What Is Racism Today?

English-language conference given by :

Ghassan Hage

Director, School of Philosophical and Historical Inquiry,

Department of Anthropology, University of Sydney

and Visiting Professor, Harvard University.

Tuesday, March 20, 2007

6 p.m. to 8 p.m.

Salle Marie-Gérin-Lajoie (room J-M400)

Judith-Jasmin Pavilion

Université du Québec à Montréal (UQAM)

(405 Sainte-Catherine Street East/Berri-UQAM metro)

Organized by :

The Observatoire international sur le racisme et les discriminations,

the Centre de recherche sur l’immigration, l’ethnicité et la citoyenneté,

the Concordia-UQAM Chair in Ethnic Studies,

the Institut d’études internationales de Montréal,

the Chaire UNESCO d’étude des fondements philosophiques de la justice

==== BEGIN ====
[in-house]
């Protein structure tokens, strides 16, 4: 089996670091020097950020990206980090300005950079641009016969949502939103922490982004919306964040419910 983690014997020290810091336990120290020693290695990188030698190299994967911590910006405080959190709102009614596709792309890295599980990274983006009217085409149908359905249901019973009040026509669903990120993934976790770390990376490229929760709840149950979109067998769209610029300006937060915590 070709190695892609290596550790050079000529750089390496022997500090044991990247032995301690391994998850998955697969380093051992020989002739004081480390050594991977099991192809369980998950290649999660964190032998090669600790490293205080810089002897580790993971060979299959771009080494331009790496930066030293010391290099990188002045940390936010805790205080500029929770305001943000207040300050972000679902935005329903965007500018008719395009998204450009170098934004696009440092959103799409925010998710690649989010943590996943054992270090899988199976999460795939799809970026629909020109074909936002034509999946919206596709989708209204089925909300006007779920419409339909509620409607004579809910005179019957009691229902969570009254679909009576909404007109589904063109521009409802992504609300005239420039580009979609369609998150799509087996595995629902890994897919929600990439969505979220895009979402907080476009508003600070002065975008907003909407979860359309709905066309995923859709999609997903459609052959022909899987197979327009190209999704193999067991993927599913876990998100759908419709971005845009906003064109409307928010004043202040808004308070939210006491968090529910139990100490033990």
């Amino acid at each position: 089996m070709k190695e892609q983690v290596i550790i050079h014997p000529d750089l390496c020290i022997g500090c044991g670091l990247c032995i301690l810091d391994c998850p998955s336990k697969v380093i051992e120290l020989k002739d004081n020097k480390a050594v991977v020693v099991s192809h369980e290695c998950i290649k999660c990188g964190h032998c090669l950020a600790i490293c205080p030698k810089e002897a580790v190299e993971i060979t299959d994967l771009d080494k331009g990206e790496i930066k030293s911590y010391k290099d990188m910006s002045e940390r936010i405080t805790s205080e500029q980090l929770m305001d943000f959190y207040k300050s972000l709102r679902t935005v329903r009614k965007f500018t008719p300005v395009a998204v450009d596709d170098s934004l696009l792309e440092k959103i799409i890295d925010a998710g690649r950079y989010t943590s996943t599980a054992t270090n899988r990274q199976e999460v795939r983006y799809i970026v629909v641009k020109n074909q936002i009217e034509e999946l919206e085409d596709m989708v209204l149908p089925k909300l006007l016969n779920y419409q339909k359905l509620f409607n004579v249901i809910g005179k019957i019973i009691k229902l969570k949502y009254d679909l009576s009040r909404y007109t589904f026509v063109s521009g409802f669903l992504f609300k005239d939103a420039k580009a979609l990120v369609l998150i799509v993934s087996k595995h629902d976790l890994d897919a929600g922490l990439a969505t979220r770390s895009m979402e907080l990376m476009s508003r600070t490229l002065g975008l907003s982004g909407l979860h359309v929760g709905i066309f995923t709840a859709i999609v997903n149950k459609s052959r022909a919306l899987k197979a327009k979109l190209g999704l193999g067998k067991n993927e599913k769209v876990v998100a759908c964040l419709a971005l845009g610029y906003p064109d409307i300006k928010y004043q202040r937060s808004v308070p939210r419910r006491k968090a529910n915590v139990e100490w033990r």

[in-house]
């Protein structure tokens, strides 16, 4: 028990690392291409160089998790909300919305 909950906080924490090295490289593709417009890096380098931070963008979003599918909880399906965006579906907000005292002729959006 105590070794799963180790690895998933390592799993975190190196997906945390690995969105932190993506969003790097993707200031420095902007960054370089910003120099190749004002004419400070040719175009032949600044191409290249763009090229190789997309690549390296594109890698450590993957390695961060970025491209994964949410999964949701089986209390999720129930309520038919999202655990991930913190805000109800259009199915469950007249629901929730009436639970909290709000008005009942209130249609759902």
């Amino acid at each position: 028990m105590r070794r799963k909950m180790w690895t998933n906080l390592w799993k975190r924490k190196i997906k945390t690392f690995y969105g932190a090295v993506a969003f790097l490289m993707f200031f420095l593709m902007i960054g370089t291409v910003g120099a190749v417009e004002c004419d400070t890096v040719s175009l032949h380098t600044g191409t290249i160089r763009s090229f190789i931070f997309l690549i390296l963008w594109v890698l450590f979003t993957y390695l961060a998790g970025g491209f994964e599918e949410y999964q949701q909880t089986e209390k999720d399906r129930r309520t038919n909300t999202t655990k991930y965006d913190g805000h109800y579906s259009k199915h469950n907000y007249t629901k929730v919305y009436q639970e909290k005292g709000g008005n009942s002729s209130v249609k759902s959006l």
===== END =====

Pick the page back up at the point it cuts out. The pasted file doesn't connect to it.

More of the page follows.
et de la société démocratique, with the support from the ministère de l’Immigration et des Communautés culturelles



criec@uqam.ca <mailto:criec@uqam.ca>

(514) 987-3000, ext. 3318


Abstract : There is considerable confusion today as to what constitutes racism. the problem is partly historical: the belief in the superiority of a biologically conceived ‘white race’, which constituted the core element of nineteenth and early to mid twentieth century, has become a negligible political force. Instead, there is a rise in the modes of inferiorising, humiliating and discriminating against others on the basis of some perceived difference or another. The confusion is also partly political: as the self-defined anti-racist left develops a tendency of abusing the term and using it far too often, the same term has been appropriated by the right and we have a growth in concepts such as reverse racism and minority racism. Finally, the problem is also analytical. For example, and this is one issue among many: do we analyse racism according to the intention of the racist or according to its impact on those being racialized. This lecture attempts to find some ordered way out of what is an increasingly chaotic definitional field.